Watch Out for the Gigantic Prams!
There are several types of journalism that I loathe, as some of you may know from this blog. The fawning celebrity profile per Rolling Stone, for example. I bought one to read the interview with Bob Dylan, after his most recent album came out. I was curious because I kept hearing songs from that album and they were good! But about three paragraphs in I gave up. Slobber was just sort of seeping out of the pages.
The sentimental news story is another.
Also the one where the journalist gets the exclusive with the big shot on the understanding that he will not make the big shot uncomfortable with any challenging questions. Nonetheless, after being enlisted to the task of turning this Pod Person into a human being, and failing, the writer presents his subject with great breathy excitement as if All Is Now Revealed. The buildup is out of all proportion to anything actually revealed, but in a way that's a good fallback: "You’re disappointed? Well, I told you he was an inscrutable and arrogant megalomaniac." Worse yet in this category is the one where the journalist, not really having anything to report that wasn’t already known, just gasses on about how awestruck he himself is to be watching Paris Hilton eat a stick of celery.
But the piece that really gives me the pip is the "lifestyle trend" story. I believe it is the main reason I rarely read newspapers any more.
Whenever my eye catches one I'm sure it's the worst one ever. Obviously that can’t be true. That said -- seriously, this is the worst one ever.
There was a time, not too long ago, when the young and the aimless hightailed it to New York City in pursuit of an altogether different urban experience than the domestic bliss enjoyed by Miss Miller and many of her bosom companions. High on a cocktail of recklessness and abandon, they came here to find their id, lose their superego, shake up the world, or simply shake their thang. Then they promptly chronicled these exploits in confessional sex columns.
But recent years have seen a breed of ambitious, twentysomething nesters settling in the city, embracing the comforts of hearth and home with all the fervor of characters in Middlemarch. This prudish pack—call them the New Victorians—appears to have little interest in the prolonged puberty of earlier generations. While their forbears flitted away their 20’s in a haze of booze, Bolivian marching powder, and bed-hopping,
Maybe so, but the mean cynical person in me thinks that these are probably the people who made New York unlivably expensive for those people who went there to work. And then this piece, as you can see, starts from a much narrower definition of work. All the people I know who moved to New York in the 1980s and 1990s went there to work. They worked in bakeries, they worked as housepainters, as proofreaders, as copy editors, and at all sorts of odd jobs to support their real work – painting, writing, music, dance, sculpture, theater.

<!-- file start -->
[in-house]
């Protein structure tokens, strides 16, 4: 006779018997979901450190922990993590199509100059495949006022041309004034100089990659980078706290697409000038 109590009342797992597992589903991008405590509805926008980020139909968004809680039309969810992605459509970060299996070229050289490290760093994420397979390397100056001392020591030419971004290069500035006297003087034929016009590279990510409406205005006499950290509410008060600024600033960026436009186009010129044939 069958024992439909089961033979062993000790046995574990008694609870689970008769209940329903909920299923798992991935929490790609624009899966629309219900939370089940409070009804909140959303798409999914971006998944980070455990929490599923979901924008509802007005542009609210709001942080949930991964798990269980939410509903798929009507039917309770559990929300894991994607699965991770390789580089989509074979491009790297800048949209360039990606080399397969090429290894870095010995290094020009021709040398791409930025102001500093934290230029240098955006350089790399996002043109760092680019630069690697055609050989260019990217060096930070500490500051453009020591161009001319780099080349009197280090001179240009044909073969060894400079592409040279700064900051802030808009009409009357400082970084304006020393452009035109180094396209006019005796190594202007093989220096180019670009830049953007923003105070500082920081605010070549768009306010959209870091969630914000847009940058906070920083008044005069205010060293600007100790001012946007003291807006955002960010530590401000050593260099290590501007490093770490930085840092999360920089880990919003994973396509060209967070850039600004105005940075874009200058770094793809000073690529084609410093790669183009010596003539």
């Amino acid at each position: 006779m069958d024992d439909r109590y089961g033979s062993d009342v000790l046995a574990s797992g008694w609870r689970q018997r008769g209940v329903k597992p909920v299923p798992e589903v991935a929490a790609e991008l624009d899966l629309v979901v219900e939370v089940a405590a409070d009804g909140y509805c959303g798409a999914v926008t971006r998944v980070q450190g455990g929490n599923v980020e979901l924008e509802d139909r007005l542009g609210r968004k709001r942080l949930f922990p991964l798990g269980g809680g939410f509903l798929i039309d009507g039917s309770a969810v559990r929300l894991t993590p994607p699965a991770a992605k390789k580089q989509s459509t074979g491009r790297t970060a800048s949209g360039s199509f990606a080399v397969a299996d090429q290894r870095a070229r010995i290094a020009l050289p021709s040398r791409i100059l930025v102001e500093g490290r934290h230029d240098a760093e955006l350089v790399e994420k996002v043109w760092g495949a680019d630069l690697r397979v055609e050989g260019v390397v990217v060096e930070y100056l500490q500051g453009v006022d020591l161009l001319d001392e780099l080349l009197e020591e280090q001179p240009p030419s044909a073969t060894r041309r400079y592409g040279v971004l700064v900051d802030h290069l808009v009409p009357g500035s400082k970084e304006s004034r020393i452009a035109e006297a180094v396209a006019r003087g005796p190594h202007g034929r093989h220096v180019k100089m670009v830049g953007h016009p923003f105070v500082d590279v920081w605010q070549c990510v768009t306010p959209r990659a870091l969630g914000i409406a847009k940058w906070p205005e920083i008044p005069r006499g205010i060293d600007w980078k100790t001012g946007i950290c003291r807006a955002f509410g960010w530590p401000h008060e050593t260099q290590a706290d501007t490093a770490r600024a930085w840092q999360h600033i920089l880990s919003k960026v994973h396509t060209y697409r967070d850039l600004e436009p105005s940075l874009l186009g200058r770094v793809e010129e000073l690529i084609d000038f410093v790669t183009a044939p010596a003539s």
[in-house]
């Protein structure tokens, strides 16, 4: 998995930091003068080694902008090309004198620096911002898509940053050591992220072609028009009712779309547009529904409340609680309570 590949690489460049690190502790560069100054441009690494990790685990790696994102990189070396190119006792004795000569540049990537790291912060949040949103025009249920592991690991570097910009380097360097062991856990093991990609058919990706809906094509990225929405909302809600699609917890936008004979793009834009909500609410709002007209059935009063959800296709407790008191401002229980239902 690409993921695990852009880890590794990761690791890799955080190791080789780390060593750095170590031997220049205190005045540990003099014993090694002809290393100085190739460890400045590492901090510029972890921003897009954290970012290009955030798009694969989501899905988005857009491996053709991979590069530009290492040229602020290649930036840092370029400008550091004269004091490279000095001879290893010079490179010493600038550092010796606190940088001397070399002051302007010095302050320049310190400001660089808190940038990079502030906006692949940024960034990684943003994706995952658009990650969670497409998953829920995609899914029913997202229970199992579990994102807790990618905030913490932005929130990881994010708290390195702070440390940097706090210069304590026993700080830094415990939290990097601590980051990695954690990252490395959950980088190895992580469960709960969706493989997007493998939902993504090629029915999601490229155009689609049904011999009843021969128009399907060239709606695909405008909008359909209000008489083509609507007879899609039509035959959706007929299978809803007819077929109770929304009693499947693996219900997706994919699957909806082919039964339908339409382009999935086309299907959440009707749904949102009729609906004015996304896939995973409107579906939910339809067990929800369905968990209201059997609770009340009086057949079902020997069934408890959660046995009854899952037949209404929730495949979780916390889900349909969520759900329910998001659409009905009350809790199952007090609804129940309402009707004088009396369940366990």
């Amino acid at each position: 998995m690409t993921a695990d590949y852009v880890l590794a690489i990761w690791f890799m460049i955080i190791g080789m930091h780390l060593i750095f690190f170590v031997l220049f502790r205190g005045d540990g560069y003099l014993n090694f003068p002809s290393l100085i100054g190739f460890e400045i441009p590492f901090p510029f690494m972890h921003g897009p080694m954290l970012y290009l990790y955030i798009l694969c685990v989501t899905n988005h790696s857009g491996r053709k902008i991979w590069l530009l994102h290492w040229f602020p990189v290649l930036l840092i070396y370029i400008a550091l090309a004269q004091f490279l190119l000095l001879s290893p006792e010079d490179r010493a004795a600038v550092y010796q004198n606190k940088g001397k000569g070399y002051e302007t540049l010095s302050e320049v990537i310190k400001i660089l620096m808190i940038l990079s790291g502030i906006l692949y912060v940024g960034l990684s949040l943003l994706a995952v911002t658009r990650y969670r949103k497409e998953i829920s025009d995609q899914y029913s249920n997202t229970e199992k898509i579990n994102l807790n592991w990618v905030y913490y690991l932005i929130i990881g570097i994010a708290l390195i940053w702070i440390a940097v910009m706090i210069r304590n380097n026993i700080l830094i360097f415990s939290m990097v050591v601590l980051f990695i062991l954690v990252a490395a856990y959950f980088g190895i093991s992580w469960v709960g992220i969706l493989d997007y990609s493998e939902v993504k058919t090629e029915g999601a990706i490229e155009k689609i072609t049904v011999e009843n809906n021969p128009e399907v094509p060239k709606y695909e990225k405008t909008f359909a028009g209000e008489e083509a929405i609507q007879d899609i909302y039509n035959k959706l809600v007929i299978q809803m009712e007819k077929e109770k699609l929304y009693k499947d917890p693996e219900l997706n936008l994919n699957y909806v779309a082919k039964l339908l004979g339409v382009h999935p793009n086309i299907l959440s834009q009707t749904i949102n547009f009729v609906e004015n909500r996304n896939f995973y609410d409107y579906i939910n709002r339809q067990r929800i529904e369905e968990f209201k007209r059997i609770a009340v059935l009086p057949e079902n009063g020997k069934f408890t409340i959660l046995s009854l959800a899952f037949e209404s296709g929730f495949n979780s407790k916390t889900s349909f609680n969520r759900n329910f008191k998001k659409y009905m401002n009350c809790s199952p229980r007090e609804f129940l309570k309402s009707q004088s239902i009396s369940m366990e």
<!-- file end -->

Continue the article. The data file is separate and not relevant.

But those people, the ones, who, you know, did all that unpaid work, would be outside of the living memory of fashion. The ones I’m thinking of are in their 50s now. Walking corpses the lot of them, I must infer. In the living memory of fashion a woman in her 30s who hasn’t gotten herself nicely settled is staggering forlornly from bar to bar, crying about the one(s) that got away.
Another 26-year-old Brooklynite and New Vic, named Christine, is hardly “drifting”—she’s also an editor, a literary one—but she is more introspective than many of her contented brethren and sistren. “Maybe this is also fallout from the sort of these boomer ideas about what sexual freedom is,” she suggested. This theory is a popular one among New Vic observers, just as it was popular to blame the priggishness and probity of the Old Victorians on the ill example of their Georgian predecessors. In this case, the reaction isn’t against specific syphilitic laxity and moral decay, but is rather a vague fear of too much sex (hello, STDs!) as well as the pressure for procreative sex (even men have biological clocks these days!) and the attendant nightmare of becoming—pardon the phrase—an aging spinster, lurching around New York sloshing cosmos and wearing age-inappropriate Capri pants, as in the TV version of Sex and the City and its many spinoffs.
“Don’t people in New York always talk about how it’s hard to find men?” Christine asked rhetorically. She has already received a lifetime’s worth of warnings from elder “singletons”—that overly chirpy, Brit-inflected term. Time and again she has been lectured on the scarcity of men, the sorrows of solitude, and the Clomid-chomping horror of post-35 pregnancy attempts.
In fact, just a few months ago, Christine was out with friends when a pair of slightly older women launched into a jeremiad of dating and despair, imploring her to hold tight to her boyfriend, lest she wind up single and, gasp, 30-something, just like them. “It’s like I was being terrorized by these older women who were like, ‘Don’t let him go, there’s nobody out there!’” she recalled with an alarmed laugh. “I was really scared.”
No, I don’t think I will pardon the phrase, you brainless trend-zombie. For one thing, I don’t know whom to pardon: is that your phrase or Christine’s? Why didn’t you make that clear, you twit and a half?
May you and your very very serious, responsible editor be run over by a gigantic pram.